Dumping dirty snow can be an environmental problem

  • Aubrey Cunningham of Raymond’s Landscaping lines Eagle Square with salt in front of a giant snow pile Friday in downtown Concord. Elizabeth Frantz / Monitor staff

  • Piles of snow are seen lining Main Street in downtown Concord on Friday. Elizabeth Frantz / Monitor staff

Monitor staff
Saturday, January 06, 2018

Snow in the trees is beautiful, snow as it settles on the ground is peaceful, but snow when it gets in the way of city life can be a pain.

Hence that necessary task for communities now that the latest Nor’easter is past: Shifting the burden from streets to the snow yard.

“The trick is not to handle it too many times. Once we pick up the snow, we put it in a truck and take it away,” said Chip Chesley, director of General Services for Concord.

On Sunday night, plows, front-end loaders and trucks will be getting snow out of Concord’s downtown and taking it to a fenced-in area alongside the transfer station that is the designated snow yard, the industry term for a location where excess snow gets piled up. If all goes as planned, they’ll start the same process in some of the city’s older, narrow streets, where snow build-up is more of a problem – such as the neighborhood around the UNH School of Law – on Tuesday, Chesley said.

Franklin will also tackle downtown snow removal on Sunday night, said Brian Barry, deputy director of the city highway department. Like Concord, it tries to avoid this process over the weekend because it can interfere with business.

“We’ll start around 10 p.m., go right through the night into early a.m., until the traffic picks up,” Barry said.

Later in the week, he said, “We’ll branch out on side streets. We typically do it during the day when there’s not that much traffic.”

As in Concord, Franklin officials have learned from experience where accumulated snow can become a particular problem.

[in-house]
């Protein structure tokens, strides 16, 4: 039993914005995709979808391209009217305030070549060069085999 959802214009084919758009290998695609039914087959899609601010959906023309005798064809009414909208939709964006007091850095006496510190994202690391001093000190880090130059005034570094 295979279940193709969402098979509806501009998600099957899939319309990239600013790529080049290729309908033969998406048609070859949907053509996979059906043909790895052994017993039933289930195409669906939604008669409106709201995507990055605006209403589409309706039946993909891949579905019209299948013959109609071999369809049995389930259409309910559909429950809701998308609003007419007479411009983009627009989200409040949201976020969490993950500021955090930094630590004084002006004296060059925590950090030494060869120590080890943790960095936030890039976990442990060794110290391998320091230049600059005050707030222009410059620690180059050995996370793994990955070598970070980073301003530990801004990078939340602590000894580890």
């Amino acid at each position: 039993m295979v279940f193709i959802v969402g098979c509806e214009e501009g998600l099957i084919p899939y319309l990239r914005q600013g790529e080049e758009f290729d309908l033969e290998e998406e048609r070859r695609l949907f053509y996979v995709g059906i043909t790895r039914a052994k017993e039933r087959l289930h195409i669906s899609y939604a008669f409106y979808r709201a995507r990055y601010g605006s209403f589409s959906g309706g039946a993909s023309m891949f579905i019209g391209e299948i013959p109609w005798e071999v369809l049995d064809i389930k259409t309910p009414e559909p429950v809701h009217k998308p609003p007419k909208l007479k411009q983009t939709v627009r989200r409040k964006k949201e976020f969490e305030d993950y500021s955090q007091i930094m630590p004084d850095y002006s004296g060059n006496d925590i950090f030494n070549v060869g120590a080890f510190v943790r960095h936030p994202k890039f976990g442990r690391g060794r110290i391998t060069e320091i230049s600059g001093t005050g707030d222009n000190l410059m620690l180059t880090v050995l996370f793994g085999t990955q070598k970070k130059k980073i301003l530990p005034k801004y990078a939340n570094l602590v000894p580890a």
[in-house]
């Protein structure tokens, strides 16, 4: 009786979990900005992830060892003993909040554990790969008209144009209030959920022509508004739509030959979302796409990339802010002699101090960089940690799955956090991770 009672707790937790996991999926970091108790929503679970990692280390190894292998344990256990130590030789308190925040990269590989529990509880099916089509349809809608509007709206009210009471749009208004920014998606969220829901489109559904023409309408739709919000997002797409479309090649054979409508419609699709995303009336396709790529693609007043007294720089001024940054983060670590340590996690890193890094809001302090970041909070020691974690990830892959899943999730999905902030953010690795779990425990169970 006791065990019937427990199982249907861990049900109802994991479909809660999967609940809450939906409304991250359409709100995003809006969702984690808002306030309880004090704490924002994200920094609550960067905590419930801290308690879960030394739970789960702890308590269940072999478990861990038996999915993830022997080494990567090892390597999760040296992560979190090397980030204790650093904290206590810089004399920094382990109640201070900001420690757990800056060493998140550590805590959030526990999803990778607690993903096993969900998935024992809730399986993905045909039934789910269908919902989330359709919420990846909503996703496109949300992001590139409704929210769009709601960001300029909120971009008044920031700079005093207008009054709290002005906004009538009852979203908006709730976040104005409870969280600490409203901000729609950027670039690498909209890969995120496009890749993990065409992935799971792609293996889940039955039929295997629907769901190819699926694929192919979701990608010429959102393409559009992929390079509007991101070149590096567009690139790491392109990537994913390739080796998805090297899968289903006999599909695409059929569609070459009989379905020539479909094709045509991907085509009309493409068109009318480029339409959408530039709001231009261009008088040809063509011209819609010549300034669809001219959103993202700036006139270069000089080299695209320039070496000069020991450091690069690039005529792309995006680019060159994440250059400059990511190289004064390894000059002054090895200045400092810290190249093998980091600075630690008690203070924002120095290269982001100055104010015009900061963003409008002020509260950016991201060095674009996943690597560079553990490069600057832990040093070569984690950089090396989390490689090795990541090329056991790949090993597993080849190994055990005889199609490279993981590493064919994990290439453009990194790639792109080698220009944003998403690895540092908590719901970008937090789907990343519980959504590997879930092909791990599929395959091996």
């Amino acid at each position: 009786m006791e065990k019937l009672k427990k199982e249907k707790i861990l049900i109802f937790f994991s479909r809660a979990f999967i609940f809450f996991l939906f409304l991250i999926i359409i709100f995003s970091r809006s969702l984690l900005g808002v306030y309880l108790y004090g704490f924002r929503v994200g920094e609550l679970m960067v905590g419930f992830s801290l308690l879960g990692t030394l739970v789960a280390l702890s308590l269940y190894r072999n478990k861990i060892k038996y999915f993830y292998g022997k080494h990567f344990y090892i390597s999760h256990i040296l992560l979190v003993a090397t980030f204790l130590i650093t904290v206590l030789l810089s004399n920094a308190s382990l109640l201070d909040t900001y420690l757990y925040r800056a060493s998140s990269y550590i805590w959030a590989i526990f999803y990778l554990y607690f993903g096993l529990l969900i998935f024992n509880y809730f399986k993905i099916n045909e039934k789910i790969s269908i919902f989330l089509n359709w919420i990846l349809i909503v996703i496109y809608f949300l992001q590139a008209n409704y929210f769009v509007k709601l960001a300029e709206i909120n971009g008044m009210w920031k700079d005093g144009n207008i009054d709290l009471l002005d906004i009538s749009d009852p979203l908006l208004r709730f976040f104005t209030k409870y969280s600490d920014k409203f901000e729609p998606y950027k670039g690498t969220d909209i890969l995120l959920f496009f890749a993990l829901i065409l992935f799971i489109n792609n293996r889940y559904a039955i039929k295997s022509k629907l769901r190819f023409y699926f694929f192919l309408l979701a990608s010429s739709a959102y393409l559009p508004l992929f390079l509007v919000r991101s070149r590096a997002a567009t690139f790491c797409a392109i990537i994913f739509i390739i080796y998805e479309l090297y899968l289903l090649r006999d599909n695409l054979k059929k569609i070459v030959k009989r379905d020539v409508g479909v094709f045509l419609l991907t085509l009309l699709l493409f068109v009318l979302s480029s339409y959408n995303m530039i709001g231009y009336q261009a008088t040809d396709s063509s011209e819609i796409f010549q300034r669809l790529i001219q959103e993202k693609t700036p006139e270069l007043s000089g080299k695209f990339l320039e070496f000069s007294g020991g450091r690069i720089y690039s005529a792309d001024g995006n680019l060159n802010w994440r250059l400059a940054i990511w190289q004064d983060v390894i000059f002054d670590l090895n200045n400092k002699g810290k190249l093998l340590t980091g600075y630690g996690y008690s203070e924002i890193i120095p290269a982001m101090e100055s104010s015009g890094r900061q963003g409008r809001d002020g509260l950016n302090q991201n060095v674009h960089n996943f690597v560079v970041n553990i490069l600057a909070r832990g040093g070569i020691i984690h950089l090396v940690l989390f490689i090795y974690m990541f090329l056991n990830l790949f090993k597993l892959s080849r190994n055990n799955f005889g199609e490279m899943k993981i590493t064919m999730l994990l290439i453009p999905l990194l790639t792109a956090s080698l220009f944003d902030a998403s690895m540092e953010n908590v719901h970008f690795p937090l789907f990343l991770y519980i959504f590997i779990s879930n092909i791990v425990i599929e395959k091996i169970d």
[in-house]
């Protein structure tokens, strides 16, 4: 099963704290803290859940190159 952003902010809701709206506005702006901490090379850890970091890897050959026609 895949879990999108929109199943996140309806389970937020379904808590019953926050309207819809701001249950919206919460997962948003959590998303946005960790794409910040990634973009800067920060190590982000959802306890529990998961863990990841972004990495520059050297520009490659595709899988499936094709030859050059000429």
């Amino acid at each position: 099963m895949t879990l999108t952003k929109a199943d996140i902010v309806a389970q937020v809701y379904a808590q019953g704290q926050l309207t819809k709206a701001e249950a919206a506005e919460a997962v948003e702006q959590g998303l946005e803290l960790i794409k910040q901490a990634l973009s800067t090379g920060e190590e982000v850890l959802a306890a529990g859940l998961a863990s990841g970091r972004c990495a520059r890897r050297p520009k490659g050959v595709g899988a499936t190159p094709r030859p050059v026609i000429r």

“Typically up near the hospital – Beaton Street, Edwards Street, they tend to get closed in pretty good. Snow gets pushed out from the hospital parking lot to the sidewalk, our sidewalk plow pushes it into the street,” Barry said. “We try to get there quickly.”

Snow yards are a time-honored tradition for municipalities, but they can also be an environmental problem. Plowed snow contains sand, road salt, oil from cars, debris, trash and other material that accumulates in the pile all winter, creating a real mess when warm weather comes.

This is why state law (RSA 485-A:13) forbids dumping snow into streams, rivers or lakes. Another law (RSA 485-C:12) forbids dumping in “classified wellhead protection areas” because the accumulated salt and automotive waste can work its into groundwater.

The Department of Environmental Services has put together guidelines about locating snow yards, with details such as where to locate a silt fence to keep clouds of fine material from getting into streams, and why sites should be open (“trees make collection of debris more difficult after the winter season”.)

Concord also uses a small area by Liberty Street for some snow storage. The city used to place snow at Manchester Street near Terrill Park, which is along the Merrimack River, but that area is being turned into an athletic facility and new dog park.

(David Brooks can be reached at 369-3313 or dbrooks@cmonitor.com or on Twitter @GraniteGeek.)